A program to restock Illinois waterways with the once abundant alligator gar has more to do with improving habitat and sport-fishing opportunities than getting rid of the Asian Carp.
And it won’t cost taxpayers an extra dime, Dan Stephenson, chief of fisheries at the Illinois Department of Natural Resources, said.
“Probably the most important thing we’re trying to do is bring back an extirpated species,” he said. “Extirpated means they’re not here any longer. They’re not (entirely) extinct, they’re found in good numbers down in Louisiana and Texas. But they aren’t found in Illinois anymore.”
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They used to be, and in pretty fair numbers. But nobody in Illinois liked them much, and hadn’t for a very long time.
The alligator gar is tough skinned and doesn’t have a lot of meat for eating, and its two rows of razor-sharp teeth make taking one off the hook problematic. Plus, they can grow up to eight feet long and can weigh up to 300 pounds.
But it is a top-tier predator, which Stephenson said is why many state residents have gotten the mistaken impression that setting them loose on the invasive Asian carp is the primary reason for the alligator gar’s release.
That may happen to some degree, but he said the main reason for the reintroduction of the alligator gar is to improve the state’s waterway diversity — and to create a fishery that could be used to improve the state’s sport-fishing standing.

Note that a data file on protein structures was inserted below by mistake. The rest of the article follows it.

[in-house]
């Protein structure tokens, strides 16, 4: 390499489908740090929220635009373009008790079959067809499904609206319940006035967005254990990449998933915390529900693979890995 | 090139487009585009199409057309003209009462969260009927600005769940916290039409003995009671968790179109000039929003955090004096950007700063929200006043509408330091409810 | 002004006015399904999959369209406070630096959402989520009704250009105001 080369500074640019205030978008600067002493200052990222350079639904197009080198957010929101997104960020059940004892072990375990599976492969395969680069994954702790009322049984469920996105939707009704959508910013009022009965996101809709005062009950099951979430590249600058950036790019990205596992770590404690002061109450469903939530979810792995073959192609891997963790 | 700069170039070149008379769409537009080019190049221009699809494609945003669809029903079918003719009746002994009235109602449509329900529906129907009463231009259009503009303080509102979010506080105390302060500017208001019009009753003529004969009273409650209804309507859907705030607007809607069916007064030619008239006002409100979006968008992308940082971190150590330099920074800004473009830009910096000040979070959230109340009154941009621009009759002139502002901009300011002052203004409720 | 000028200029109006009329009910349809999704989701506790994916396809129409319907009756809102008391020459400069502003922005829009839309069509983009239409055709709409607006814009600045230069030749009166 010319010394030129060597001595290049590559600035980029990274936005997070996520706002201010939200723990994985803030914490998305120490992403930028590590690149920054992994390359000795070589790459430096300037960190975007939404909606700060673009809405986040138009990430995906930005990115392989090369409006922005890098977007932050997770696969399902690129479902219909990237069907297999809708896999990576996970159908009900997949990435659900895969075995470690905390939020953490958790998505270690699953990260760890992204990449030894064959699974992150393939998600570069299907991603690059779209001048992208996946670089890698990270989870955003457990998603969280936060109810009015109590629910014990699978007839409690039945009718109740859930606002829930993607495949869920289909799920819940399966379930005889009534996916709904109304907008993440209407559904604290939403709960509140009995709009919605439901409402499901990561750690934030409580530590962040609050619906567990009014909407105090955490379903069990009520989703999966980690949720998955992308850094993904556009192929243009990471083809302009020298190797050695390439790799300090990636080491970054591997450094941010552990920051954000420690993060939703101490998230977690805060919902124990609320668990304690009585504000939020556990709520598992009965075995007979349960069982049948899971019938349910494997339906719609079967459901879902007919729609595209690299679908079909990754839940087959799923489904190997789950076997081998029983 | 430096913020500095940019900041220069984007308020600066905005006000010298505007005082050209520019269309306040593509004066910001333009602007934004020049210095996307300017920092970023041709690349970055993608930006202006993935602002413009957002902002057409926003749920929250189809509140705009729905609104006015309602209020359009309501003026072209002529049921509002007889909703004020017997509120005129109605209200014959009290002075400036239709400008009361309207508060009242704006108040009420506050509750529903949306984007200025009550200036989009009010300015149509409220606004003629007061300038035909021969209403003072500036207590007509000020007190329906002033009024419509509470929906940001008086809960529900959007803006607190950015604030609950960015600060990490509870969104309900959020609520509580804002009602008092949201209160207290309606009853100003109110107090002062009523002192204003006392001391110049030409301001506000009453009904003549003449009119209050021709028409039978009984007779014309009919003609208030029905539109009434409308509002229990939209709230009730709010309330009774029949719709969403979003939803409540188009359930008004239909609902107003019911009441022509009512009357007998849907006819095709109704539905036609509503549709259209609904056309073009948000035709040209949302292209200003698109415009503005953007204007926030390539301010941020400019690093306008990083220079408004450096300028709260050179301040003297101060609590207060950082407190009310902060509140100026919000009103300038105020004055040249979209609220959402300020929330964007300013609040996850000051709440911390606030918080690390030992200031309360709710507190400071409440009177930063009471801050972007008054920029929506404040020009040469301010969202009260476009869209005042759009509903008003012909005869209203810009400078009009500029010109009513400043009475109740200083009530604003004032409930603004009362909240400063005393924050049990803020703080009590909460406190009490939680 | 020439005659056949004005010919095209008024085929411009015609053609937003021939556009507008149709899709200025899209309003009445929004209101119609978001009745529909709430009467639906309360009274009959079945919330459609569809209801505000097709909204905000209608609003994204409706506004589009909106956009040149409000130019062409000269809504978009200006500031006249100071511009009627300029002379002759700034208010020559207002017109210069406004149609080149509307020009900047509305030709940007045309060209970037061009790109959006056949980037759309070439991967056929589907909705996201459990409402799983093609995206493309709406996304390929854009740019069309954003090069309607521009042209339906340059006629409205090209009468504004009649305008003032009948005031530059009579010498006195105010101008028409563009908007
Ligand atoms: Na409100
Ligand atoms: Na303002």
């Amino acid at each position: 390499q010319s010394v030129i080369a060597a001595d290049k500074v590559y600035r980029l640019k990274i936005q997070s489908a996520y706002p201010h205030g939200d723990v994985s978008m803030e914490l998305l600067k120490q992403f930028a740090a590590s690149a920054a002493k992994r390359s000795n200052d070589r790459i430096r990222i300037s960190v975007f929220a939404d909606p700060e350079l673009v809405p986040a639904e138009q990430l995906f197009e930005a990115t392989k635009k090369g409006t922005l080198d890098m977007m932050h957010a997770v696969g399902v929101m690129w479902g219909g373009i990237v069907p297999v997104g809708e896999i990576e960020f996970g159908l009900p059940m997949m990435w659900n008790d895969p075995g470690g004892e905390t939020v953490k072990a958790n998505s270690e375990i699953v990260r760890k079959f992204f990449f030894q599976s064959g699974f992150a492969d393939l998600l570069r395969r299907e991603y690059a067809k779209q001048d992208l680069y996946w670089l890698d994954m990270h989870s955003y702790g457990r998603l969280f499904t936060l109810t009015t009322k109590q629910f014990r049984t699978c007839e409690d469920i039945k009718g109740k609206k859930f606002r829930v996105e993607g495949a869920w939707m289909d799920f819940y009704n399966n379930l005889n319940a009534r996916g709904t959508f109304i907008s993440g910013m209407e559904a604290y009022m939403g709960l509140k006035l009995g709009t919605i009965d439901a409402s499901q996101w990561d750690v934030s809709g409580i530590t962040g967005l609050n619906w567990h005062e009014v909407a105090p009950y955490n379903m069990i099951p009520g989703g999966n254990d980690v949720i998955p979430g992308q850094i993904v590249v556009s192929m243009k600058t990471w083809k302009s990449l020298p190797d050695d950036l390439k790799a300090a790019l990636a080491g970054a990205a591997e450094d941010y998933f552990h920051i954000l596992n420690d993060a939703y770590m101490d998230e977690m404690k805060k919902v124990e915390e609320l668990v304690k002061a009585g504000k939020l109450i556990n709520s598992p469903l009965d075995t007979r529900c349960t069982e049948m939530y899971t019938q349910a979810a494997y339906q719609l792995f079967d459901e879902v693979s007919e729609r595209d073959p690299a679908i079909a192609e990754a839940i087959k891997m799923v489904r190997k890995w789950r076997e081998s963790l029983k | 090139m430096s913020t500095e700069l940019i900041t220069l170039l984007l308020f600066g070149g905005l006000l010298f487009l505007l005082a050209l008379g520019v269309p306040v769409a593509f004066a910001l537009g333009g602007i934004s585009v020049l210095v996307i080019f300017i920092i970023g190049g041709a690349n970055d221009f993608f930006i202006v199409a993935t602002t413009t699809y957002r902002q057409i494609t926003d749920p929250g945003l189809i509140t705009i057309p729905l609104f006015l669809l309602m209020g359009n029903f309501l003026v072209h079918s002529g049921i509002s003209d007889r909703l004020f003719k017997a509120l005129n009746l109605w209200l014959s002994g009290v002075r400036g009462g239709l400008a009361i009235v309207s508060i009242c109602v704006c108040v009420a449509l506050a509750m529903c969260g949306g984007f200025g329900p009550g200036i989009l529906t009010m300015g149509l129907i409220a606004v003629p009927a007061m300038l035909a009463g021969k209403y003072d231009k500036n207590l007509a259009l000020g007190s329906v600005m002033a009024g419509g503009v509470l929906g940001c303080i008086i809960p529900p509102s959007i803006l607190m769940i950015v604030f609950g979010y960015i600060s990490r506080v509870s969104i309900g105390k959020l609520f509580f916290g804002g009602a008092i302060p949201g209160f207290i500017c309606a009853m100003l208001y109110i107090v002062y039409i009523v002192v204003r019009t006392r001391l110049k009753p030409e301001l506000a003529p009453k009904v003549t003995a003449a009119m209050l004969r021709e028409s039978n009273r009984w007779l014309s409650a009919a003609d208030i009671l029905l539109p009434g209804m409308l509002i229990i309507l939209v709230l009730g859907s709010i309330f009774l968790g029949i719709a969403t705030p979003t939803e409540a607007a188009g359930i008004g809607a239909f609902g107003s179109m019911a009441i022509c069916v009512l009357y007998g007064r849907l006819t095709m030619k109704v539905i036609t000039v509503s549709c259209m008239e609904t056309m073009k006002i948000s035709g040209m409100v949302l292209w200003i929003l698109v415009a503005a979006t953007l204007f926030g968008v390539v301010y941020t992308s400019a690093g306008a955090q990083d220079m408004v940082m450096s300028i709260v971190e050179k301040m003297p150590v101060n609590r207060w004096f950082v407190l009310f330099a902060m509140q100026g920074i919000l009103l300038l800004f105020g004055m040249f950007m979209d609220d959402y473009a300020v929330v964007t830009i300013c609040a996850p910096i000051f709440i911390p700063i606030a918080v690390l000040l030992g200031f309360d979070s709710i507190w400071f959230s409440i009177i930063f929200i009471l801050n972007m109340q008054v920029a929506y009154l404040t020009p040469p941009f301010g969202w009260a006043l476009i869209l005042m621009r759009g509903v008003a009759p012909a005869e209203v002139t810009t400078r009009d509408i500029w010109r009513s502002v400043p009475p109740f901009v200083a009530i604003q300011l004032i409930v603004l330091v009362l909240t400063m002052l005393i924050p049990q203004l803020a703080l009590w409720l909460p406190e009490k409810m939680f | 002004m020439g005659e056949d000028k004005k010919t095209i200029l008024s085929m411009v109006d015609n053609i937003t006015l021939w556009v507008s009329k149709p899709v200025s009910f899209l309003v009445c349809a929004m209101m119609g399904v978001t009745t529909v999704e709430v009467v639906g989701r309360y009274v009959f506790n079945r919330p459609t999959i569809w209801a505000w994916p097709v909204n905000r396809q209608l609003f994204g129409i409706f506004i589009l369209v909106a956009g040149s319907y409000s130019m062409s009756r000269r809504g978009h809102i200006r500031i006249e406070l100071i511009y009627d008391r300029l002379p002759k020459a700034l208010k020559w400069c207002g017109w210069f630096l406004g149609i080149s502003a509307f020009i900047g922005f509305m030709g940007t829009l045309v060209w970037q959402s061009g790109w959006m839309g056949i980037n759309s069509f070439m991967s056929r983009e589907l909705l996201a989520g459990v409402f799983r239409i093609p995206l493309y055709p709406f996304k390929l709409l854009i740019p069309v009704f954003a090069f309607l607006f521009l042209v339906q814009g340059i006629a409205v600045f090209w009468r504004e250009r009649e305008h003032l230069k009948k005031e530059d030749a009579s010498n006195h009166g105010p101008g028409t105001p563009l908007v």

“They’re an apex predator and they’re at the very top of the food chain, and they add to the biodiversity of the fish population, so that’s the second reason (for the program),” he said. “And the third reason is to make a giant fishery.”
He said the program will not cost taxpayers any additional money
“The Division of Fisheries is funded exclusively by the sale of fishing licenses, or almost exclusively,” Stephenson said. “There’s another small tax on the license plate registration that went through a couple of years ago. That provides a little bit of money, but the vast majority of the money just comes from fishing license sales.”
He said using that money means that those most invested in the biodiversity of the Illinois fish population will gain the most from it.
“The fishermen are paying for the restocking of the alligator gar and any other fisheries work we do in the state – any other hatchery work or the stocking of the muskies, or the walleye or the bass, or whatever,” he said. “And the fish management work that we do throughout the state is all paid for by the fishermen.”